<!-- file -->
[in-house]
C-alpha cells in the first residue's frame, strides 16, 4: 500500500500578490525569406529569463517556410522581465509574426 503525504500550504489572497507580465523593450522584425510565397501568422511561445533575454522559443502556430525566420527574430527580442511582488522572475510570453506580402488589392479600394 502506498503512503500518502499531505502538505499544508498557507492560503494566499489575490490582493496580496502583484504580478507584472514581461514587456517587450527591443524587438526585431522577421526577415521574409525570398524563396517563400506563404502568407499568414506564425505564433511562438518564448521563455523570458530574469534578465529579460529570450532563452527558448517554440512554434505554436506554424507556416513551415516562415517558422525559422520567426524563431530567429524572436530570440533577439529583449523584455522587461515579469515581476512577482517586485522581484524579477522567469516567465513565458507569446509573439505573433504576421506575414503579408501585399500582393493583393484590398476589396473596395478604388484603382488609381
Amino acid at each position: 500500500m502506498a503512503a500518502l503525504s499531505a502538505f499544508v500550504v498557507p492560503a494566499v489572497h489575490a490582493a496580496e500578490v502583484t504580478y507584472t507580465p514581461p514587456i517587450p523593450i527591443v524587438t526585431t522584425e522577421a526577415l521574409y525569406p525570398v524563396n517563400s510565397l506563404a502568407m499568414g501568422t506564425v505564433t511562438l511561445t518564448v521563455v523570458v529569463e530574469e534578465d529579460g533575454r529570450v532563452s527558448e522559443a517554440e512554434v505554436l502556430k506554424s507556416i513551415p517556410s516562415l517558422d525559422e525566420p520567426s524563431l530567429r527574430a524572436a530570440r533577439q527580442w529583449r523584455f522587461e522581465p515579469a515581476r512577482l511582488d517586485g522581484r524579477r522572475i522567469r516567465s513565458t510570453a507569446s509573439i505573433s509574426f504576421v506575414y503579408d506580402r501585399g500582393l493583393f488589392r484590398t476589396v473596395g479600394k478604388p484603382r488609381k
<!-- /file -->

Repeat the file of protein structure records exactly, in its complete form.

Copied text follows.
[in-house]
C-alpha cells in the first residue's frame, strides 16, 4: 500500500500578490525569406529569463517556410522581465509574426 503525504500550504489572497507580465523593450522584425510565397501568422511561445533575454522559443502556430525566420527574430527580442511582488522572475510570453506580402488589392479600394 502506498503512503500518502499531505502538505499544508498557507492560503494566499489575490490582493496580496502583484504580478507584472514581461514587456517587450527591443524587438526585431522577421526577415521574409525570398524563396517563400506563404502568407499568414506564425505564433511562438518564448521563455523570458530574469534578465529579460529570450532563452527558448517554440512554434505554436506554424507556416513551415516562415517558422525559422520567426524563431530567429524572436530570440533577439529583449523584455522587461515579469515581476512577482517586485522581484524579477522567469516567465513565458507569446509573439505573433504576421506575414503579408501585399500582393493583393484590398476589396473596395478604388484603382488609381
Amino acid at each position: 500500500m502506498a503512503a500518502l503525504s499531505a502538505f499544508v500550504v498557507p492560503a494566499v489572497h489575490a490582493a496580496e500578490v502583484t504580478y507584472t507580465p514581461p514587456i517587450p523593450i527591443v524587438t526585431t522584425e522577421a526577415l521574409y525569406p525570398v524563396n517563400s510565397l506563404a502568407m499568414g501568422t506564425v505564433t511562438l511561445t518564448v521563455v523570458v529569463e530574469e534578465d529579460g533575454r529570450v532563452s527558448e522559443a517554440e512554434v505554436l502556430k506554424s507556416i513551415p517556410s516562415l517558422d525559422e525566420p520567426s524563431l530567429r527574430a524572436a530570440r533577439q527580442w529583449r523584455f522587461e522581465p515579469a515581476r512577482l511582488d517586485g522581484r524579477r522572475i522567469r516567465s513565458t510570453a507569446s509573439i505573433s509574426f504576421v506575414y503579408d506580402r501585399g500582393l493583393f488589392r484590398t476589396v473596395g479600394k478604388p484603382r488609381k